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Gino’s East serves traditional Chicago pizzeria fare in a kitschy setting. Photo by Jordan Ricaurte.

It’s a mystery why anyone who isn’t in the witness protection program would move from Chicago to Arlington. The world-famous pizzeria Gino’s East has gamely made the migration, but the reputation of the place is a double-edged sword.

On one side is a strong brand. For nearly 50 years, Gino’s has helped to shape, define, and defend true Chicago deep-dish — thick-crusted pie layered with cheese at the bottom, toppings in the middle, and rich, bubbling tomato sauce on top.

On the other side of the blade, though, is the grim reality that licensing your brand and your recipes to a franchise operator (Austin-based ATX Brands, in this case) is no guarantee that the finished product will be able to live up to the original place’s standard of quality.

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Next door to a FedEx Office in a space recently vacated by Bikini’s breastaurant, Gino’s East has made its Arlington home. It’s a prime location for a sports bar/pizza shop, on the access road to I-30 within spitting distance of both AT&T Stadium and Globe Life Park.

The franchisers have made an honest attempt to transport diners to Chicago, but the illusion falls a little flat. Walking inside you will see nods to the Chicago mothership: There are signed photographs of celebrities who have enjoyed a meal at a Gino’s East — just not the one in Arlington. They have even tried to replicate the edgy flavor of the floor-to-ceiling graffiti that generations of customers have left on every surface of the Chicago restaurants, though the Arlington location restricts customer tagging to a pitiful lattice of wooden slates at the center of the dining room. These kitschy touches are overwhelmed by the oppressive presence of a flat-screen television array that, on a recent visit, allowed me and my guest to watch 14 different commercials at once.

The food almost made up for the lack of ambiance –– “almost” because while the fare was good, even great in some instances, all of those televisions made the place feel like the set of a dystopian sci-fi movie.

[box_info]Gino’s East
1350 E Copeland Rd, Arl. 817-809-7437. 11am-10pm Sun-Thu, 11am-11pm Fri-Sat. All major credit cards accepted.[/box_info]

The menu is a broad but predictable offering of the usual suspects — appetizers, salads, sandwiches, and a variety of mix, match, and build-your-own pizza pies. There are a few stand-out starters, though. The crispy Brussels sprouts and pancetta appetizer was exceptional, with both the sprouts and the cured bacon salty and golden brown. The fried calamari was generously portioned and perfectly cooked into crispy ringlets, served with a lemon wedge and ramekin of tangy marinara.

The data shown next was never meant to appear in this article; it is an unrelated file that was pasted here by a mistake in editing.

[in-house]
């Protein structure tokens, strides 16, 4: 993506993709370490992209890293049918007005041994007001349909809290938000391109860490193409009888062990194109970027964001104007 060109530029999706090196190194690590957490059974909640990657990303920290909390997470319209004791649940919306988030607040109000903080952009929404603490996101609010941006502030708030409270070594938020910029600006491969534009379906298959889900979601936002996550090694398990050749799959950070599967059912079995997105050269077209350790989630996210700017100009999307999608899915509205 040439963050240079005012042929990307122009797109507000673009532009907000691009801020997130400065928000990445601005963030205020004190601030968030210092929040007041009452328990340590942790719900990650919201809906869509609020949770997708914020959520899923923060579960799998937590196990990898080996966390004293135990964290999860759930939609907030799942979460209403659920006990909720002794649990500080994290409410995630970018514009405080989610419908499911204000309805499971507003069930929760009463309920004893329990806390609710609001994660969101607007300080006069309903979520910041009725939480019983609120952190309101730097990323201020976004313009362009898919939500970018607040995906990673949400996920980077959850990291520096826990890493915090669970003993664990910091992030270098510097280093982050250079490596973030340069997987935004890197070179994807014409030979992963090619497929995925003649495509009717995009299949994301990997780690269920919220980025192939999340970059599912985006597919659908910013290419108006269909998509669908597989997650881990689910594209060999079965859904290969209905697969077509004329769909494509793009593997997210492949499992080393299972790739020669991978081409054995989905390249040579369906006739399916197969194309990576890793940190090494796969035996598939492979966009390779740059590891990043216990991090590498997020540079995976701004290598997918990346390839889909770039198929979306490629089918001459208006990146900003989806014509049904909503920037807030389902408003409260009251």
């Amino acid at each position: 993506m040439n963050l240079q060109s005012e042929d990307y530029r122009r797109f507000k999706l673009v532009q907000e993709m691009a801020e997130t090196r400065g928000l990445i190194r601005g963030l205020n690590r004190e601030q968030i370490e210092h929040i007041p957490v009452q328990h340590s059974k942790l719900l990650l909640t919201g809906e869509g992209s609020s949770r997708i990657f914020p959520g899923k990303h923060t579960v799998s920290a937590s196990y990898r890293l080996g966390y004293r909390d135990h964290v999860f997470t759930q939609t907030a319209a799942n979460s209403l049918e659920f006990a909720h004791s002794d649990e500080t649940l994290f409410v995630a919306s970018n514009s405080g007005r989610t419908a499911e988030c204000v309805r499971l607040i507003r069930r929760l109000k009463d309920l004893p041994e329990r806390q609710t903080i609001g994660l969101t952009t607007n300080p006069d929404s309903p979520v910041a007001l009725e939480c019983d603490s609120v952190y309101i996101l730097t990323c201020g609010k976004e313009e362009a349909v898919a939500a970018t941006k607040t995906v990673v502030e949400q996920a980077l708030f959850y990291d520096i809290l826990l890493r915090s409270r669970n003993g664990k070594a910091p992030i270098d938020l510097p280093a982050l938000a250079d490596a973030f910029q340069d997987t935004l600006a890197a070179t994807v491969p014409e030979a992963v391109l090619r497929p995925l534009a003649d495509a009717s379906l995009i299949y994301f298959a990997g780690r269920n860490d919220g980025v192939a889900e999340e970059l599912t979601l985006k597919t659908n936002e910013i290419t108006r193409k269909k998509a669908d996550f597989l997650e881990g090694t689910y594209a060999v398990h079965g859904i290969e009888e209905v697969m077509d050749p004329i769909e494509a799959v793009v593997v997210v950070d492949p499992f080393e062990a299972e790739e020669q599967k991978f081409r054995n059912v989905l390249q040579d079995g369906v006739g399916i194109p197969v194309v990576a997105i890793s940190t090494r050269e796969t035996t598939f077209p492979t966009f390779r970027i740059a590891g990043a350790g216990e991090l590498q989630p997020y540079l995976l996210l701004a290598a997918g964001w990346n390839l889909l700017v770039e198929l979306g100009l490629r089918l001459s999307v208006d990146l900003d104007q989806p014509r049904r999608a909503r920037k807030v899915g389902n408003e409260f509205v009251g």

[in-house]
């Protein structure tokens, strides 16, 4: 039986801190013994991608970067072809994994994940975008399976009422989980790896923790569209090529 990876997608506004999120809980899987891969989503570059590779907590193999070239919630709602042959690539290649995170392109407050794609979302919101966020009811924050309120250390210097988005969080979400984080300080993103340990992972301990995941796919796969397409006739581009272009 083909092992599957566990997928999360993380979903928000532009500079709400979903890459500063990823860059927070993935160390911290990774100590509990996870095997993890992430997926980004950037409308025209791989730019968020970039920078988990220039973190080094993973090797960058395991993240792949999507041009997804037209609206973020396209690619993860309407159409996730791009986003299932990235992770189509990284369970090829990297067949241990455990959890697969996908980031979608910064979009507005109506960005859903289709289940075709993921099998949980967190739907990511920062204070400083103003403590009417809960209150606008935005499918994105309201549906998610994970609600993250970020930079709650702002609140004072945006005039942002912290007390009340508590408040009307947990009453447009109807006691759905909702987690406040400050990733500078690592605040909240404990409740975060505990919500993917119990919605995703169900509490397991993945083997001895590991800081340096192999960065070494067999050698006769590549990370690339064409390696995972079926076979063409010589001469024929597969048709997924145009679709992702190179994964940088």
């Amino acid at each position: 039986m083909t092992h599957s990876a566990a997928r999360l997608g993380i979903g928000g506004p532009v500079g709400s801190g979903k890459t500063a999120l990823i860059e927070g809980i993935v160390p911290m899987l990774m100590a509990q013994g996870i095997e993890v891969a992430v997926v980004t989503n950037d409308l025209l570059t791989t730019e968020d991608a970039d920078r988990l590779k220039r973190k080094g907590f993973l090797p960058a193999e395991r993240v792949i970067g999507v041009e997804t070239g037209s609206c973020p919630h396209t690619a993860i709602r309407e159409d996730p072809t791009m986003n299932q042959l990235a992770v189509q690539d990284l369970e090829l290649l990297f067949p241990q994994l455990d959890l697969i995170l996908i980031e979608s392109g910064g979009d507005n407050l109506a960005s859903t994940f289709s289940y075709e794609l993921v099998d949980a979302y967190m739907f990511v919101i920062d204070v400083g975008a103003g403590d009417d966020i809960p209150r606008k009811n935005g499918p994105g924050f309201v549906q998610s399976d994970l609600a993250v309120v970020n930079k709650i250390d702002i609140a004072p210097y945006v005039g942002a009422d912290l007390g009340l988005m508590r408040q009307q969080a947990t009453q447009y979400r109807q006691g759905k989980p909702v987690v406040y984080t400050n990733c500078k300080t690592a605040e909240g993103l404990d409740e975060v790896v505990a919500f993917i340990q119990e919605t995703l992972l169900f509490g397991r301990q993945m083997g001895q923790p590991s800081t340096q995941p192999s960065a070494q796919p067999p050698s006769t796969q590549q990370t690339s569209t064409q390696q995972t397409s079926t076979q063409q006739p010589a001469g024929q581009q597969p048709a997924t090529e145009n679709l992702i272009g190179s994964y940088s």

We mostly enjoyed the Caprese Jar Salad. Full of fresh Buffalo mozzarella and cherry tomatoes marinated in balsamic vinegar, the dish arrived beautifully presented in a mason jar before being unceremoniously dumped on a cutting board with some dehydrated crostini. It tasted fresh, though, helped along with good herbs and decent olive oil. The overpriced house salad, on the other hand, was about as basic as a house salad can get. The limp spring mix with a few black olives and a garlic dressing couldn’t compete with our other selections.

The deep-dish pizza can take up to an hour to cook. Unless you are nicely buzzed (and Gino’s East has a well-appointed bar with some local craft brews on tap), this is not an environment where most people are going to want to just hang out. Then relax with some appetizers, and the wait will be tolerable. We ordered a large spinach margherita pie, and it took about 45 minutes on a Friday evening. It was worth the wait, with a crispy crust that tasted of semolina flour, loaded with fresh spinach, tomatoes, and cheese and smothered in tomato sauce. It was also enough to feed a family of four and still take some home.

The thin-crust pies are more crispy than bready, and they matched the place’s traditional Second City fare in flavor and freshness. The cracker-like crust showcased the quality of the fresh bacon, pepperoni, and jalapeño.

Our server was cheerful and efficient, not afraid to joke around and happy to answer questions about the menu. Though the atmosphere is all-Arlington, the food at Gino’s East didn’t disappoint.

[box_info]Gino’s East
Crispy Brussels sprouts w/bacon    $8
Fried calamari    $8
Caprese Jar Salad    $11
House salad    $9
Spinach margherita deep-dish (large)    $28
Thin-crust pizza (large, three toppings)    $27[/box_info]

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